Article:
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Salmond is risking so much for no gain at all

Another day, another assertion.

Alex Salmond chose St George's Day to say the relationship between Scotland and England would continue and even flourish if Scotland broke away from the United Kingdom. So there we have it, in a nutshell. Nationalists will encourage Scotland to press for a divorce from England, and the rest of the UK, and they will all be better friends once it goes through.

First question: why get divorced from your closest friend? According to the First Minister, if Scotland opts for independence there will be no acrimony, no fighting over the assets, no arguing over the debts or details of the border, the number of immigrants, edicts from the Bank of England or tuition fees. Who is Mr Salmond kidding? And even if he isn't, how does he know? If Scotland and England are such good friends, why deliberately try to shatter the relationship?

Forget, for a moment, that Mr Salmond is talking about two countries. Let's think about our own families and friends, the couples who have for one reason or another decided to go their separate ways. Some will manage well. The children are the priority. They deal with the hurt and disruption, the houseand the car, the dogs and the cats and, perhaps, some will be better friends at the end of the traumatic process. However, no counsellor or therapist in the land will tell you that divorce or separation does not have traumatic consequences and will often end in disappointment when the new state of affairs does not live up to expectations..

Mr Salmond hails England, Wales and Northern Ireland as Scotland's closest friends so it is ever more mystifying why he wants to jeopardise relationships. And he may be able to say authoritatively how much he would like England, Wales and Northern Ireland to remain Scotland's best friends but he cannot, with any credibility, say they will.

The other countries within the UK will decide whom they will have as their best friends. Lop-sided relationships are never the most fruitful or sustaining.

Increasingly Mr Salmond is trying to square two sides of the equation: that everything will change once Scotland has broken away but that nothing will change. Crossing the Border, he sought to assure business leaders that their employees would be allowed untrammelled journeys back and fore to work, whether or not their homes were n a different country. Would there be special border arrangements for locals? He doesn't say.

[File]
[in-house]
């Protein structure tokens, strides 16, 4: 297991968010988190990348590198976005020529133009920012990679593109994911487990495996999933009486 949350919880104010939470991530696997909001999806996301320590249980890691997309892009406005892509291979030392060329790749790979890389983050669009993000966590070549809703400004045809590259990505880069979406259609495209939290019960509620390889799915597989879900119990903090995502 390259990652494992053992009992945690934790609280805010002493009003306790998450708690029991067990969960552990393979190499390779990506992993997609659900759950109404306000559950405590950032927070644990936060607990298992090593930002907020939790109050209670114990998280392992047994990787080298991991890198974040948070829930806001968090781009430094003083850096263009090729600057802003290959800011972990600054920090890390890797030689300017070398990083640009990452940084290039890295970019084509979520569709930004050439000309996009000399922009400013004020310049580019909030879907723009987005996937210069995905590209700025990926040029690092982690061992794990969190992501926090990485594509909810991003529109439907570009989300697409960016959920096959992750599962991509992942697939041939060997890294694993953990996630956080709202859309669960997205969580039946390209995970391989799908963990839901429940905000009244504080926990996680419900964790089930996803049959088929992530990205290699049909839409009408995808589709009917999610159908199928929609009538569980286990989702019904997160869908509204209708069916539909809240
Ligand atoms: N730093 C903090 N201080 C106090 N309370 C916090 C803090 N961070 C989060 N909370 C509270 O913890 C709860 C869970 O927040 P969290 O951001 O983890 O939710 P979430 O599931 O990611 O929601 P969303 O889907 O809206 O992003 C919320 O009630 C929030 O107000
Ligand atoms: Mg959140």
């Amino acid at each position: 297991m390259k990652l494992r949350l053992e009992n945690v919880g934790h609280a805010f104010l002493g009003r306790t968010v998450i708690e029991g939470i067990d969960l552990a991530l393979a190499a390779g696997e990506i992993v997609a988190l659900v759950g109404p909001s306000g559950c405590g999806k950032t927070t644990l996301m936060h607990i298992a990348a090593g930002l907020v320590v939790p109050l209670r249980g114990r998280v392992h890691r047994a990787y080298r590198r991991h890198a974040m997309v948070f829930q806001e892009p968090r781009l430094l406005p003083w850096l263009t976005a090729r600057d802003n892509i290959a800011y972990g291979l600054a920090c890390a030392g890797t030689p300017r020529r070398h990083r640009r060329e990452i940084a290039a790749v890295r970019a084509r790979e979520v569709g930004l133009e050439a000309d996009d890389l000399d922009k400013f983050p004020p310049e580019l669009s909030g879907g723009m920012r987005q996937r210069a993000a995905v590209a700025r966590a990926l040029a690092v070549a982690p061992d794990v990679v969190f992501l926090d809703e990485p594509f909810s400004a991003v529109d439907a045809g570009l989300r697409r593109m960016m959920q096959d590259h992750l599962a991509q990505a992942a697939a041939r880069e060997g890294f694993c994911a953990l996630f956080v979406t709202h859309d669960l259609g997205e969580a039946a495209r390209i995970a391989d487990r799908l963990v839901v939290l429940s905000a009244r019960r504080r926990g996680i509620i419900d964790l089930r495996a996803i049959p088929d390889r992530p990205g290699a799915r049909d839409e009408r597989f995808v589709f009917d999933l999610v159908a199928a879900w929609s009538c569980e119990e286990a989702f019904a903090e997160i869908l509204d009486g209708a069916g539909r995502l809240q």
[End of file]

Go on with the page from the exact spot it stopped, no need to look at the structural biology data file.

Mr Salmond's assurances embrace the currency, the BBC and the monarchy. Gun salutes celebrating royal birthdays would be as common a phenomenon in Scotland and, he maintains, Scotland will champion the north of England to balance the economic might of London. How is this going to happen?

The omens for Scotland are already worrying. Leading supermarkets in England have asked farmers in north-east Scotland, for example, how they could justify selling Scottish products (bacon, peas and potatoes to name but three) if there were any kind of backlash in England if the Union was rejected.

Also, no longer would they be able to make a virtue of buying or selling British, either in the UK or abroad. It is not enough to say that will not happen. The phone calls have been made.

This proposed divorced would be more easily understood if England, including the north of England, were Scotland's enemy. It isn't. The days of border raids ended centuries ago. Instead of hositilities and jealousies people shop on each side of the border, use the NHS wherever it is most convenient and travel easily to and from work and school. So what problem is separation trying to sort?

In an unsettled world should our leaders not try to cement relationships rather than rent them asunder? Mr Salmond is right to talk about a social union between the two countries. But he is prepared to undermine and even risk its future.

Many Scots have chosen to live in England because it is a tolerant, inclusive, welcoming country and they want the present arrangements to continue. A separate Scotland would have repercussions on both sides of the border. It is not for Mr Salmond to determine what they will be.

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